The Fukushima Daiichi nuclear disaster spread significant radioactive contamination over more than 3500 square miles of the Japanese mainland in the spring of 2011. Now several recently published studies of Chernobyl, directed by Timothy Mousseau of the University of South Carolina and Anders Møller of the Université Paris-Sud, are bringing a new focus on just how extensive the long-term effects on Japanese wildlife might be.
Their work underscores the idea that, in the wake of the Chernobyl catastrophe in 1986, there have been many lost opportunities to better understand the effects of radiation on life, particularly in nature rather than the laboratory. The researchers fear that the history of lost opportunities is largely being replayed in Fukushima.
Given the widespread interest in using nuclear power as a means of generating energy with minimal carbon emissions, the authors believe policy-makers – and not just in Japan – need to better fund independent scientists wanting to study the after-effects of Fukushima.
Mousseau and Møller have with their collaborators just published three studies detailing the effects of ionizing radiation on pine trees and birds in the Chernobyl Exclusion Zone. "When you look for these effects, you find them," said Mousseau, a biologist in USC's College of Arts and Sciences.
In the journal Mutation Research, they showed that birds in Chernobyl had high frequencies of albino feathering and tumors. In Plos One, they demonstrated that birds there had significant rates of cataracts, which likely impacted their fitness in the wild. And in the journal Trees, they showed that tree growth was suppressed by radiation near Chernobyl, particularly in smaller trees, even decades after the original accident.
Given previous work by scientists in former Soviet bloc nations, the results were not unexpected to Mousseau and Møller. "There's extensive literature from Eastern Europe about the effects of the release of radionuclides in Chernobyl," Mousseau said. "Unfortunately, very little of it was translated into English, and many of the papers – which were printed on paper, not centrally stored, and never digitized – became very hard to find because many of the publishers went belly up in the 1990s with the economic recession that followed the breakup of the Soviet Union."
A large body of this work finally came to the attention of Western scientists in 2009 with the publication of "Chernobyl: Consequences of the Catastrophe for People and the Environment" as a monograph in the Annals of the New York Academy of Sciences.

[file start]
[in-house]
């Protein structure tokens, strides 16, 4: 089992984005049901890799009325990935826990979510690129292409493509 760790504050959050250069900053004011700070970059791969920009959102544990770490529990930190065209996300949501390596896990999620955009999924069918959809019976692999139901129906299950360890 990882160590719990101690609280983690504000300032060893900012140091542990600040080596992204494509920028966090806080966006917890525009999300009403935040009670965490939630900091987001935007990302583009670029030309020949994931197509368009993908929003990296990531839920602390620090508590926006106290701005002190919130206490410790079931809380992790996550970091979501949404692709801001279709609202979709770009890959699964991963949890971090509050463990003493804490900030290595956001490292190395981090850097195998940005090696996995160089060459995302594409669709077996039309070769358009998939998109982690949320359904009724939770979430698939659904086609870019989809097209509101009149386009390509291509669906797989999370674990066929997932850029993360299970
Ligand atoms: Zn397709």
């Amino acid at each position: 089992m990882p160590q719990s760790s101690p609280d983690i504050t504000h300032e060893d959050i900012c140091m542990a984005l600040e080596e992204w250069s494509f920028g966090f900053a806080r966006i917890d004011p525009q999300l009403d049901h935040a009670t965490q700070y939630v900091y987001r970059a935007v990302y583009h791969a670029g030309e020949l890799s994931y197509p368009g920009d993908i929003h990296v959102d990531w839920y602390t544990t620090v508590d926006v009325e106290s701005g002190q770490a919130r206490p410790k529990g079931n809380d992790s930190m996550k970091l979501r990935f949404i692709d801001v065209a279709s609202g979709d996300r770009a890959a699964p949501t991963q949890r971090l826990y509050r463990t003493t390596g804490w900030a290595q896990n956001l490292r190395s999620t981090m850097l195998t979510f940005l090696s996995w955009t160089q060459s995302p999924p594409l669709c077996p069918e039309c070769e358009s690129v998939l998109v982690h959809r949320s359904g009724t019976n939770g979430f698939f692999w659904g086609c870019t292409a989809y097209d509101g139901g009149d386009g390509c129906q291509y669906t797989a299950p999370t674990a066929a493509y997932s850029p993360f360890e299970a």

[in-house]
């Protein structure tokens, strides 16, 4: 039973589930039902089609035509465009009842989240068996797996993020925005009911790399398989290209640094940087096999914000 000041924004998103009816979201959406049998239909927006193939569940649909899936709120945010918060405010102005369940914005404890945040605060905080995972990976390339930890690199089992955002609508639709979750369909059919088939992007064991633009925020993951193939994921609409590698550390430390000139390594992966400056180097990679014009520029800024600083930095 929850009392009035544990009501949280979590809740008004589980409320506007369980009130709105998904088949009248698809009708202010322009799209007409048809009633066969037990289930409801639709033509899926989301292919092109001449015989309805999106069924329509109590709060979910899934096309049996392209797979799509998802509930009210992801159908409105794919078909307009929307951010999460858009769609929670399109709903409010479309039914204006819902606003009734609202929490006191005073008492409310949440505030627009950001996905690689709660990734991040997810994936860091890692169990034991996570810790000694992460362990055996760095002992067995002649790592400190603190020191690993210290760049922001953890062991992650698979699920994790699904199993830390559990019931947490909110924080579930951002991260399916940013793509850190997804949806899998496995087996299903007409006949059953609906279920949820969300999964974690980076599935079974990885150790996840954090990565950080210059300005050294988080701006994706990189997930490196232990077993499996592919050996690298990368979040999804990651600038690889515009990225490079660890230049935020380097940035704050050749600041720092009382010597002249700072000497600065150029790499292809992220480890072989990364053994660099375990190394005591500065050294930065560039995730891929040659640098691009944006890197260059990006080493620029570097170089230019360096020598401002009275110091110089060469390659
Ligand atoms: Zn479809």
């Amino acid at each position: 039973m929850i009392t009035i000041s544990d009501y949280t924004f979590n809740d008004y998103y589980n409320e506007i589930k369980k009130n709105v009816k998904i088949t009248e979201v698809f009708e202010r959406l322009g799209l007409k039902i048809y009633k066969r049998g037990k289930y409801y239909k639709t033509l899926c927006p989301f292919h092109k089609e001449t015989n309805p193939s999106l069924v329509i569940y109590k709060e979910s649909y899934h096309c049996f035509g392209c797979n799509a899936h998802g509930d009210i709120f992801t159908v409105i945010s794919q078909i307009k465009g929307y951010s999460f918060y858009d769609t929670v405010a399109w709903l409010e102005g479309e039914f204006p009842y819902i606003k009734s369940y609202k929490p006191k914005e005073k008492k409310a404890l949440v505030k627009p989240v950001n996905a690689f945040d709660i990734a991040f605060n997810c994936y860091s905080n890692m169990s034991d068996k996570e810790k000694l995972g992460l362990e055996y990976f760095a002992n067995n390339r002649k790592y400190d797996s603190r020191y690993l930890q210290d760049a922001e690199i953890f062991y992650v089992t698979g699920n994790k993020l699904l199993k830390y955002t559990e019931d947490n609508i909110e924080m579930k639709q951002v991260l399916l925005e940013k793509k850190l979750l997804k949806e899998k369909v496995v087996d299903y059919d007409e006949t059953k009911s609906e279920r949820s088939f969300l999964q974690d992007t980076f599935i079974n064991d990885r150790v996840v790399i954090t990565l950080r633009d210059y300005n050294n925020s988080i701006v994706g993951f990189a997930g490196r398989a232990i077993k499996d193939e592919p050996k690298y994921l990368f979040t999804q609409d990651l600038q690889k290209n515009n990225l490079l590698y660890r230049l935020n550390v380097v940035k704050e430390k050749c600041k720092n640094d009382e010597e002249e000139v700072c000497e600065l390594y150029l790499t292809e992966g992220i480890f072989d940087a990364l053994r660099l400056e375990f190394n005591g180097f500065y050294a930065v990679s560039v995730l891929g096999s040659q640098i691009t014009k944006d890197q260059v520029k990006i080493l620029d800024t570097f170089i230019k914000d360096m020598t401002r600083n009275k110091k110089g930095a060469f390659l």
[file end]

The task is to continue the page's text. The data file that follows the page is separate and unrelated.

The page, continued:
"That publication was a response to the World Health Organization's Chernobyl Forum in 2006, which explicitly states that they found that the plant and animal communities in Chernobyl were doing incredibly well and have come back better than ever, because of the absence of people," Mousseau said. "But when you dug into the Chernobyl Forum report to find out what they based this conclusion on, there were no scientific papers to support it."
The Eastern European compilation published in 2009 ran contrary to that positive assessment, but it lacked elements of scientific rigor in places. "It is the best summary of the papers that have been generated in Eastern Europe, and it's an important body of work for understanding Chernobyl," Mousseau said. "But there were some problems – for example, with the lack of statistical treatment. We're using these studies as a bit of a guide, but trying to do them in a thorough way, better than anyone's done them before.
"The uniform theme we find from these papers is that, when you look carefully, in a quantitative way, you see numerous biological impacts of low doses of radiation. Not just abundance of animals, but tumors, cataracts, growth suppression."
And as Mousseau and Møller detail in an editorial in the Journal of Health & Pollution, the opportunities to study these sorts of effects in nature are once again slipping away, much as with Chernobyl. "The funding for independent scientists to do basic research in contaminated areas in Fukushima is just not there," Mousseau said.
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